Securities & Exchange Commission v. Illarramendi et al

Filing 276

ORDER: The Commission's Motion 182 for Injunctive Relief is GRANTED. Signed by Judge Janet Bond Arterton on 06/16/2011. (Budris, K.)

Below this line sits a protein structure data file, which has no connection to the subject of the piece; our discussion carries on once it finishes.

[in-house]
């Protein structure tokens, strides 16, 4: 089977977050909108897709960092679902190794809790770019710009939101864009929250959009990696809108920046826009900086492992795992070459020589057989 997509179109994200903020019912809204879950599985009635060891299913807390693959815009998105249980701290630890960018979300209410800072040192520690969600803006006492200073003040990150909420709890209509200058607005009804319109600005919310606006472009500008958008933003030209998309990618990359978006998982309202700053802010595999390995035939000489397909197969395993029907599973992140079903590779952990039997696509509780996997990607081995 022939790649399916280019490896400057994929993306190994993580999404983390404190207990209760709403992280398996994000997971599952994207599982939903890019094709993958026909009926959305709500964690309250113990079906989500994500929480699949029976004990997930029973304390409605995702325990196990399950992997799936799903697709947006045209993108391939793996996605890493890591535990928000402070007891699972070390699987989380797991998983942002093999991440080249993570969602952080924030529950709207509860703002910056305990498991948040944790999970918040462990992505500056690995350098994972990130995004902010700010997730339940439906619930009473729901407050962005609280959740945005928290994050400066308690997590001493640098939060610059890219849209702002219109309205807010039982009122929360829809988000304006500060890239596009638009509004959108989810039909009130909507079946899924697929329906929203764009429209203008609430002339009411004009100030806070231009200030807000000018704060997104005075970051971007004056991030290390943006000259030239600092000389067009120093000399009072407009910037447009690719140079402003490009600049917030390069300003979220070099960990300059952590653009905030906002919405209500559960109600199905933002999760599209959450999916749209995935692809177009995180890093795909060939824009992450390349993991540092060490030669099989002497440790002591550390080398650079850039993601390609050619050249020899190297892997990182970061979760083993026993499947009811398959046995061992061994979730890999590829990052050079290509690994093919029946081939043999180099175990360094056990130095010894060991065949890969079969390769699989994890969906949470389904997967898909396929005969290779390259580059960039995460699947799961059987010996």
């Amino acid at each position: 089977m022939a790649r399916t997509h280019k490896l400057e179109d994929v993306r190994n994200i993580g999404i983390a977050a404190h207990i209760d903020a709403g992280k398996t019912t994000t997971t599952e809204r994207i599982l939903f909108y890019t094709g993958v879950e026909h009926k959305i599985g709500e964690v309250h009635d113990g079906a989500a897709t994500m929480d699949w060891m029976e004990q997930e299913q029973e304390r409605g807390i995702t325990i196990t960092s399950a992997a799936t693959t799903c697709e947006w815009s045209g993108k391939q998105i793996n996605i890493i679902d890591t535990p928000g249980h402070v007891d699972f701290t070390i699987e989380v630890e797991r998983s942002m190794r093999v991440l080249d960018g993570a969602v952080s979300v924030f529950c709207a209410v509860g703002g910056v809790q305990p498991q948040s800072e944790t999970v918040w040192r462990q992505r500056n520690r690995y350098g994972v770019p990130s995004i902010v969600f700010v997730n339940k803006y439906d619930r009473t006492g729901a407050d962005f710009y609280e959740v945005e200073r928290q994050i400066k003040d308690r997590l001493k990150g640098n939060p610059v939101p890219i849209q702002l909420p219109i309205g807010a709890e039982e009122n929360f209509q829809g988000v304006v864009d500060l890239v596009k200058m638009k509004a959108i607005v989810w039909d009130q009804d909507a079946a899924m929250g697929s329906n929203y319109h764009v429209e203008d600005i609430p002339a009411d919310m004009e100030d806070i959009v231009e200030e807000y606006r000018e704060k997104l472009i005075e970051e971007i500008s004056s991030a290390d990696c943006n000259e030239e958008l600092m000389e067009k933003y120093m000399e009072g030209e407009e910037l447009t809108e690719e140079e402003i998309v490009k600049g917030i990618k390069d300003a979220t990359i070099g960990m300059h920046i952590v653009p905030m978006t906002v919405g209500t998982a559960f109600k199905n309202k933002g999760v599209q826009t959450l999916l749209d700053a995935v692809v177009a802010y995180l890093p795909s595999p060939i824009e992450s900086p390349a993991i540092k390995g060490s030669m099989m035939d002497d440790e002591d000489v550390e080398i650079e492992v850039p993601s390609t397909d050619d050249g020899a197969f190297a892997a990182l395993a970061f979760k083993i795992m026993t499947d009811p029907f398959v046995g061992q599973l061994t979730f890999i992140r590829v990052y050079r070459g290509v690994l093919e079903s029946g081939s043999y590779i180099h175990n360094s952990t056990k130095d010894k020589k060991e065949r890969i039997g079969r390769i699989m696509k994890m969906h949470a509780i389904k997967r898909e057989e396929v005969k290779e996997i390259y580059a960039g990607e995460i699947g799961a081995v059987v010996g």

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UNITED STATES DISTRICT COURT DISTRICT OF CONNECTICUT Securities and Exchange Commission, Plaintiff, Civil No. 3:11cv78 (JBA) v. Francisco Illarramendi, et al., Defendants. and Michael Kenwood Asset Management, LLC, et al., Relief Defendants. June 16, 2011 RULING ON MOTION FOR TEMPORARY RESTRAINING ORDER, ORDER FREEZING ASSETS, AND ORDER FOR OTHER EQUITABLE RELIEF On May 10, 2011, Plaintiff Securities and Exchange Commission (the “Commission”) moved [Doc. # 182] pursuant to Federal Rule of Civil Procedure 65(b) for entry of a temporary restraining order, order freezing assets, and order for other equitable relief to prevent misappropriation of assets by Defendant Highview Point Partners, LLC (“HPP”) and to recover proceeds of fraud received by Relief Defendants Highview Point Master Fund Ltd. (“HPMF”), Highview Point Offshore Fund, Ltd. (“HPOL”), and Highview Point LP (“HPLP”) (collectively “Highview Funds”) through the machinations of Defendant Illarramendi and others. As part of its requested relief, the Commission asks the Court for a repatriation order requiring the Highview Funds to transfer assets currently held by them in offshore bank accounts to a financial institution within the United States and an order freezing those assets. After having earlier agreed to an asset freeze, at a hearing held May 27, 2011 HPP consented to the appointment of the Receiver without waiver of its attorney–client privilege and work product protections and represents that an accounting has now been done. At this time the Commission does not seek appointment of a receiver for the Highview Funds. However, the Highview Funds claim they are improper Relief Defendants and challenge the authority of this Court to order the repatriation of any of their offshore assets. For the reasons stated below, the Court orders the Highview Funds to transfer all assets under their control held in offshore accounts, primarily in their Deutsche Bank account in Amsterdam, the Netherlands, to a financial institution within this Court’s jurisdiction and further orders an immediate freeze of such repatriated assets. I. Fact Summary HPP is an LLC organized under Delaware law to serve as an investment manager and registered investment adviser to “feeder funds,” HPOL and HPLP, which invest all their assets through HPMF, a Cayman Islands company. The founding and current managing members of HPP are Christopher Luth and Frank Lopez. Until July 31, 2010 when he withdrew from HPP, Defendant Francisco Illarramendi was a managing member of HPP. The Commission claims that from 2005 through mid–2010, Illarramendi used HPP and the Highview Funds to engage in a pattern of complex transactions that formed a part of the Ponzi scheme to which he pled guilty in United States v. Illarramendi, 3:11cr41 (SRU), managing in tandem the Highview Funds and the funds of the now receiver–controlled Michael Kenwood entities (“MK Funds”) through purported loans and falsely documented or undocumented transfers of cash among the funds, surreptitiously misappropriating investor money to cover undisclosed trading losses (“the hole”). Through the testimony of Sofia Hussain, forensic accountant with the Commission, Matthew Greenblatt, senior managing director for FTI Consulting retained by the Receiver, 2 and Mr. Illarramendi, the Commission has demonstrated that in 2009 and 2010 Illarramendi and HPP used HPMF to transfer more than $166 million to various offshore entities, while mischaracterizing the trade blotter transfer notations as investments in MK entities, and later transferred more than $191 million from the MK Special Opportunities Fund (“MK SOF”) and MK Venezuela (“MKV”) to HPMF in supposed “repayment” for the falsified transfers. Ms. Hussain testified that during its examination of Highview Point Partners, the Commission observed these investments in MK entities on the trade blotter, but were unable to find any evidence of actual transfers of money from HPMF to Michael Kenwood Venezuela because the transfers reflected on the trade blotter as MK investments actually represented transfers of money to third parties. (Hr’g Tr. at 51:13–52:7.) According to Mr. Greenblatt’s review of bank records, trade blotters, and other financial information relevant to transactions between HPMF and MK entities retrieved from the offices of the Michael Kenwood Group (id. at 91:17–93:23), the purported investments in MK entities totaling $166 million are actually reflected in HPMF’s bank records as payments to third parties. On January 6, 2010, wire payment orders from HPMF’s Deutsche Bank account reveal a payment of $10 million to 4 A Star Corporation and a payment of $24 million to Rowberrow Trading from HPMF. (Id. at 98:5–99:14.) This transfer of $34 million is characterized on the trade blotter as an investment in MKV, however, according to MKV’s bank accounts, it did not receive that amount of money during the relevant time period. (Id. at 99:15–100:22.) HPMF’s Deutsche Bank account similarly reflects January 11, 2010 wire payments of $1,575,000 to Vetra Energy Group LLC, $2,130,000 to Web Financial Services, and $1,800,000 to Highview Point Offshore; however the trade blotter records this $5,505,000 in total transfers as an investment in MKV despite 3 MKV never having received that sum. (Id. at 100:23–103:24.) Wire payments of $8.2 million to Highview Point Offshore and $1.8 million to Multiplicas Casa De Bolsa on January 14, 2010, of $30 million to Inverplus, and $10 million to funds and entities associated with PDVSA are all characterized on the trade blotter as investments in MKV, however MKV’s bank records reflect that MKV received none of that money. (Id. at 103:25–109:10.) Wire payment orders demonstrate that on April 29, 2010 and May 10, 2010, HPMF received payments totaling $94 million from MKV, which are described on the trade blotter as sale proceeds from supposed previous investments inaccurately represented on the trade blotter as discussed above. (Id. at 109:11–111:12.) In summary, the 2010 records retrieved from the MK Group show that $89.5 million was transferred from HPMF to various parties, those transfers were falsely recorded on the trade blotter as investments in MKV, and MKV later paid $94 million to HPMF for the supposed sale of those investments despite their nonexistence. Mr. Greenblatt’s review of the MK Group’s 2009 records reveals a similar mischaracterization of wire payments to third parties as investments in MKV and subsequent transfers of funds from MKV to HPMF. HPMF’s bank accounts reflect wire transfers on February 26, 2009 of $10 million to Fractal Fund Management Limited, on March 13, 2009 of $5 million to Ontime Overseas, Inc., on March 30, 2009 of $2,100,000 to Heptagon Sociedad de Corretaje de Valores, and on March 23, 2009 and April 3, 2009 of $1,555,000 and $3,550,000 to Bradleyville Limited and of $10,450,000 and $11,360,000 to LaSignoria Corporation. (Id. at 124:12–132:11.) The trade blotter noted these transfers as investments in IVP Overseas or VEF Local Market and later characterized this combined $45,974,400 as transferred to MKV, despite none of those funds ending up with MKV. (Id.) 4 HPMF’s bank records also show wire transfers on August 31, 2009 of $7.8 million to BCT Bank International and on July 13 and September 24, 2009 of $15 million and $10.4 million to HVP Offshore, and although the trade blotter reflects these transfers as investments in MKV, none of this money was deposited in MKV’s bank accounts. (Id. at 132:12–144:21.) Further appearing as part of a similar pattern of fraudulent transactions, on December 31, 2009, MK SOF paid $99 million to HPMF, and the trade blotter reflected this transaction as sales of investments in MKV, even though no funds from HPMF had ever been received by MK entities as any form of investment. (Id. at 145:3–150:8.) Mr. Illarramendi testified that he used HPP, HPMF, and their bank accounts in part to commit the fraud to which he pled guilty in his criminal case. (Id. at 356:7–20.) In executing this fraudulent scheme, he drew on money from multiple sources that he was helping manage or advising, including HPMF, its underlying feeder funds, HPP, the MK entities, and third–party investors including Goldenbird and BCT Bank. (Id. at 357:17–358:14.) During this time Mr. Illarramendi used a “pot” or BCT bank account containing commingled money from HPMF, MK entities, and third–party investors to aggregate funds supposedly invested in MKV but in actuality combined in one place in part to facilitate his Ponzi scheme to pay all investors whose obligations were maturing (and to purchase Mr. Lopez’s plane from him at an inflated price). These fraudulent activities also resulted in inflated management fees for HPP. (Id. at 371:19–388:5.) To Mr. Illarramendi, the pot containing the total amount of money from these sources was not a collection of separable and distinct investments, but was “one” account whose use and purpose was unknown to investors (Id. at 367:23–368:24.) 5 The evidence of fraudulent accounting practices and Mr. Illarramendi’s admitted actions and fraudulent transfers support the Commission’s claims that Illarramendi used HPMF and its underlying feeder funds to commingle and misappropriate investor funds in order to cover the substantial hole resulting from Mr. Illarramendi’s prior trading mishaps. The Commission’s examination of HPMF’s and the MK entities’ financial records, as presented through Ms. Hussain’s and Mr. Greenblatt’s testimony demonstrates that as part of Mr. Illarramendi’s misappropriation and financial manipulation, HPMF likely received more than $191 million from MKV without having any demonstrable legitimate ownership interest in those assets. II. Morrison and Section 21 As part of their Opposition [Doc. # 226] to the Commission’s motion for injunctive relief, the Relief Defendants argue that Section 21 of the Securities Exchange Act of 1934, 15 U.S.C. § 78u, under which the Commission seeks equitable relief, cannot be applied extraterritorially in light of the Supreme Court’s recent decision in Morrison v. National Australia Bank, Ltd., ---U.S.----, 130 S. Ct. 2869 (2010), and thus does not provide a basis for injunctive relief over the Highview Funds’ assets. In Morrison, the Supreme Court applied the longstanding presumption against extraterritorial application of U.S. legislation in the absence of indication of contrary Congressional intent and held that Section 10(b) of the Exchange Act does not apply extraterritorially. 130 S. Ct. at 2883 (“[T]here is no affirmative indication in the Exchange Act that § 10(b) applies extraterritorially, and we therefore conclude that it does not.”). In so holding, the Supreme Court directed its attention to the Act’s regulatory center of gravity: 6 “we think that the focus of the Exchange Act is not upon the place where the deception occurred, but upon purchases and sales of securities in the United States.” Id. at 2844. Section 10(b) does not punish deceptive conduct, but only deceptive conduct “in connection with the purchase or sale of any security registered on a national securities exchange or any security not so registered.” . . . Those purchase–and–sale transactions are the objects of the statute’s solicitude. It is those transactions that the statute seeks to “regulate,” . . . it is parties or prospective parties to those transactions that the statute seeks to “protec[t].” Id. (citations omitted). Thus, Morrison addressed the securities trading conduct of the defendants and where that conduct occurred. See In re Royal Bank of Scot. Grp. PLC Sec. Litig., —F. Supp. 2d----, No. 09cv300 (DAB), 2011 WL 167749, *7 (S.D.N.Y. Jan. 11, 2011) (“[T]he Court makes clear its concern is on the true territorial location where the purchase or sale was executed and the particular securities exchange laws that governed the transaction.”); In re Alstom SA Sec. Litig., 741 F. Supp. 2d 469, 472–73 (S.D.N.Y. 2010) (“[T]he Court was concerned with the territorial location where the purchase or sale was executed and the securities exchange laws that governed the transaction.”). While Morrison focuses on whether the Exchange Act can proscribe securities trading conduct abroad, Section 21 of the Act, under which the SEC brings its claim for injunctive relief against the Highview Funds, focuses on what relief the Commission may obtain to protect investors. Specifically, Section 21(d)(5) provides: “In any action or proceeding brought or instituted by the Commission under any provision of the securities laws, the Commission may seek, and any Federal court may grant, any equitable relief that may be appropriate or necessary for the benefit of investors.” 15 U.S.C. § 78u(d)(5). In pursuing injunctive relief against the Highview Funds, the Commission does not seek to prosecute any extraterritorial conduct—it is undisputed that HPP’s investment activity was 7 all U.S.–based—but rather seeks relief from offshore entities whose assets likely include the products of HPP’s fraudulent conduct. Neither the Highview Funds nor HPP have argued that Morrison bars application of the Exchange Act to the fraudulent conduct alleged by the Commission, and there is no claim that the conduct itself occurred extraterritorially. Since Morrison does not limit the Commission’s authority to seek equitable extraterritorial relief to protect investors who are the victims of U.S.–based securities laws violations, Section 21 of the Exchange Act provides proper authority for the relief sought by the Commission to protect and preserve misappropriated investor assets located in offshore accounts of the Highview Funds. III. Proper Relief Defendants The Highview Funds argue that even if Section 21 of the Exchange Act applies to their extraterritorial assets, they are not proper relief defendants in this action because they have a pre–existing ownership interest in the assets the Commission seeks to repatriate to the U.S. and thus the Commission cannot meet its burden of showing a substantial likelihood of success on the merits or serious harm without repatriation. Although a relief defendant is not accused of wrongdoing, “[f]ederal courts may order equitable relief against a person who is not accused of wrongdoing in a securities enforcement action where that person: (1) has received ill–gotten funds; and (2) does not have a legitimate claim to those funds.” SEC v. Cavanagh, 155 F.3d 129, 136 (2d Cir. 1998) (Cavanagh II). A relief defendant has a legitimate claim to funds if it has an ownership interest in the funds obtained for value rather than through a gratuitous or fraudulent transfer. Id. at 137 (district court did not err in freezing relief defendant’s stock proceeds where she did not have a legitimate claim to the proceeds because the SEC was likely to be 8 able to show that she “gave no consideration” for the shares but received them as a gift); see also Janvey v. Adams, 588 F.3d 831, 834–35 (5th Cir. 2009) (investors had a legitimate interest in CD proceeds and thus were not proper relief defendants because even though the CDs sold by Stanford Bank were backed by fraudulent assets in a Ponzi scheme, the investors “received the CD proceeds pursuant to written certificate of deposit agreements with the Stanford Bank” and had a debtor–creditor relationship with the bank); CFTC v. Hanover Trading Corp., 34 F. Supp. 2d 203, 207 (S.D.N.Y. 1999) (investor Aronwitz had a legitimate interest in “funds paid as compensation for services actually performed” even if those funds were “paid out of proceeds of the principal defendant’s fraud” and therefore was not a proper relief defendant). The Commission has preliminarily shown that the Highview Funds likely do not have a legitimate claim to $180 million transferred to them from MK entities as part of Illarramendi’s financial manipulation. The Commission’s evidence demonstrates that the Highview Funds received assets and purported sales proceeds from MK entities for which they lacked any legitimate ownership interest, as part of Illarramendi’s fraudulent management of his “pot.” In distinction to the investors in Janvey, 588 F.3d at 834–35, and Hanover Trading, 34 F. Supp. 2d at 207, who had given consideration for their interests in funds that drew on ill–gotten and fraudulent assets, the Commission has shown that the Highview Funds exchanged no consideration for the MKV assets transferred to them, but instead their receipt of those assets was related to fraudulent transfers effectuated by Illarramendi. Although the Highview Funds may have a legitimate interest in some assets, not obtained through the fraudulently recorded series of transactions outlined by the Commission’s evidence, they have shown no legitimate interest in the majority of the $230 9 million they hold in offshore accounts, i.e. the more than $180 million transferred to HPMF from MKV and MK SOF on December 31, 2009, April 29, 2010, and May 10, 2010. The Highview Funds’ argument that the Commission “ignores the fact that the Funds’ investors gave substantial consideration for their investment in the Funds” (Opp’n at 16) focuses on the wrong transaction. The Commission does not seek to add the investors in the Highview Funds as relief defendants, only the Highview Funds themselves. Even if the investors in the Funds may have purchased a legitimate ownership interest in the Funds, as did the investors in Janvey, 588 F.3d at 834–45, the Highview Funds did not provide any consideration for the assets that Illarramendi and HPP transferred to them from MKV and MK SOF. The Commission therefore has shown that the Funds likely lack a legitimate interest in these ill–gotten assets and are proper relief defendants in this action. IV. Relief Sought: Freeze and Repatriation The Commission seeks an immediate freeze of the assets under the direct or indirect control of the Highview Funds and a repatriation order requiring the transfer of the Funds’ assets to a financial institution within this Court’s jurisdiction to effectuate the freeze order. A party seeking injunctive relief to maintain the status quo must demonstrate “(a) that it will suffer irreparable harm in the absence of an injunction and (b) either (i) a likelihood of success of the merits or (ii) sufficiently serious questions going to the merits to make them a fair ground for litigation and a balance of hardships tipping decidedly in the movant’s favor.” Tom Doherty Assocs., Inc. v. Saban Entm’t, Inc., 60 F.3d 27, 33 (2d Cir. 1995). However, “[u]nlike a private litigant, the SEC need not show risk of irreparable injury”; the Commission, in order to obtain an asset freeze to maintain the status quo “must establish only that it is likely to succeed on the merits.” Cavanagh II, 155 F.3d at 132. Where the 10 Commission can make that showing, an asset freeze may be necessary in order to enable the Commission “to preserve its opportunity to collect funds that may yet be ordered disgorged.” SEC v. Unifund SAL, 910 F.2d 1028, 1041 (2d Cir. 1990). “[O]nce the equity jurisdiction of the district court properly has been invoked, the court has the power to order all equitable relief necessary under the circumstances.” SEC v. Materia, 745 F.2d 197, 200 (2d Cir. 1984). Therefore, where the Court has the authority to order equitable relief such as an asset freeze in order to preserve particular funds in anticipation of potential future disgorgement, it also has the authority to order repatriation of assets to effectuate that freeze order. See FTC v. Think Achievement Corp., 144 F. Supp. 2d 1013, 1021 (N.D. Ind. 2000) (“In order to satisfy an award of equitable monetary relief, a court may order the repatriation of assets.”); SEC v. The Infinity Group Co., 27 F. Supp. 2d 559, 561 (E.D. Pa. 1998) (“[W]e have ‘authority to grant the full panoply of equitable remedies so that the [victims] can obtain complete relief.’ These remedies include disgorgement, asset freezes, appointments of receivers, repatriation of assets, constructive trusts, and restitution.”) (citations omitted). Although the requested repatriation order actually requires the Relief Defendants to take some action rather than just refrain from action, since transfer of assets to the Court’s jurisdiction is solely for the purpose of preserving the status quo as to investor assets pending merits determination, the Court concludes that the Commission has met the standard for this injunctive relief under Doherty. In any event, even if the higher standard for mandatory injunctive relief applies, the Commission has also shown substantial likelihood of success on the merits. See S.E.C. v. Cavanagh, 1 F. Supp. 2d 337, 372 (S.D.N.Y. 1998) (Cavanagh I) (“Because the Court finds a strong likelihood that the SEC will succeed on the merits in establishing a Section 5 11 violation, the Court finds that a continued asset freeze is appropriate, in addition to a continuing order providing for an accounting and repatriation of assets. These orders are appropriate to preserve the status quo pending a determination on the merits.”). Ordering repatriation of foreign assets is necessary and appropriate to preserve and keep intact such funds to satisfy future disgorgement remedies. See FTC v. The Crescent Publ. Gr., Inc., 129 F. Supp. 2d 311, 325–26 (S.D.N.Y. 2001) (ordering “the corporate defendants to transfer all funds now or hereafter held in foreign accounts to accounts in New York branches of a bank or banks organized under U.S. law” where the collateral already provided by the defendants would be inadequate to cover potential disgorgement in the event of a judgment against defendants); FTC v. SlimAmerica, Inc., 77 F. Supp. 2d 1263, 1275–77 (S.D. Fla. 1999) (ordering the repatriation of funds from a Bahamian bank account). Here the Court has ample cause to believe that assets outside the United States could be subject to an eventual disgorgement order such that those assets may be necessary to enable effective relief at a later stage. See SEC v. Universal Consulting Res. LLC, No. 10–cv–02794–JLK–KLM, 2010 WL 4873733, *2–4 (D. Colo. Nov. 23, 2010) (finding “good cause to believe that the defendants and relief defendant have interests in or ownership of assets outside of the United States that could be subject to an order directing disgorgement or the payment of civil money penalties in this action and that an order requiring repatriation of such assets is necessary” and ordering repatriation of all assets and funds which directly or indirectly derive from funds obtained in connection with the scheme alleged in the Commission’s complaint); FTC v. Ameridebt, Inc., 373 F. Supp. 2d 558, 564–65 (D. Md. 2005) (ordering “the appointment of a receiver, an asset freeze, an accounting, and a repatriation of Defendants’ assets” based on “the public interest in preserving the 12 possibility of effective relief at the end of litigation . . . before [the transferred assets] are completely dissipated”); Crescent Publ. Gr., 129 F. Supp. 2d at 325–26; Cf. SEC v. Quan, No. 11–723 ADM/JSM, 2011 WL 1667985, *8 (D. Minn. May 3, 2011) (“The SEC’s request for repatriation is denied without prejudice because there is no evidence on the present record that the Defendants hold ill–gotten gains overseas.”). The Commission has shown that it is likely to succeed on the merits in showing that the Highview Funds contain fraudulent proceeds of Illarramendi’s Ponzi scheme. The Commission has demonstrated that in December, 2009, MK SOF transferred $99 million in assets to HPMF, and in April and May, 2010, MKV transferred $94 million in assets to HPMF. Mr. Illarramendi testified that he and the MK entities used HPP, HPMF, and their bank accounts to help commit fraud, using money from HPMF and its underlying feeder funds. The Commission and the Relief Defendants agree that the Highview Funds’ assets are currently held in a Deutsche Bank account in Amsterdam, the Netherlands. The Relief Defendants represent that they have already taken steps to protect and preserve these assets by appointing an independent fiduciary and advising Deutsche Bank of the voluntary temporary asset freeze and have complied with all Commission requests to date. In addition, they represent that HPP no longer has control over any of the assets in the Highview Funds’ offshore account. However, because these offshore assets appear to include funds involved in the fraudulent scheme perpetrated by Mr. Illarramendi, because easy and rapid multi–million dollar wire transfers characterize financial transactions in this industry, because of the potential that the Funds’ investors could seek distribution or encumbrance of these assets in Cayman courts, and because of the absence of this Court’s authority over foreign banks notwithstanding the present good–faith acquiescence with voluntary freeze 13 order terms, the freeze and repatriation of the offshore assets are warranted to preserve investor assets for potential eventual disgorgement and disbursement. V. Conclusion For the reasons set forth above, the Commission’s Motion [Doc. # 182] for Injunctive Relief is granted with respect to Relief Defendants Highview Funds. It is hereby ordered that: A. The Relief Defendants shall immediately transfer all assets held and controlled by them in offshore accounts as described above to an appropriate financial institution within the jurisdiction of the Court. B. Such transferred assets are hereby ordered frozen and the Relief Defendants and their agents, servants, employees, and attorneys and those persons in active concert or participation with them who receive actual notice of this Order by personal service or otherwise, shall prevent any withdrawal, removal, transfer, dissipation, assignment, pledge, alienation, encumbrance, disposal, or diminution in value of any such funds until further order of the Court; C. All banks or other financial institutions to which such assets are transferred pursuant to this order, and each of their agents, servants, employees, and attorneys and those persons in active concert or participation with them who receive actual notice of this Order by personal service or otherwise, shall retain within their control and prohibit the withdrawal, removal, transfer, dissipation, assignment, pledge, alienation, encumbrance, diminution in value, or other disposal of any such funds or assets subject to the above 14 transfer and freeze order, until further order of the Court, except to pay the Highview Funds’ attorney fees incurred to the date of this order as documented by contemporaneously–maintained time–and–task records. IT IS SO ORDERED. /s/ Janet Bond Arterton, U.S.D.J. Dated at New Haven, Connecticut this 16th day of June, 2011. 15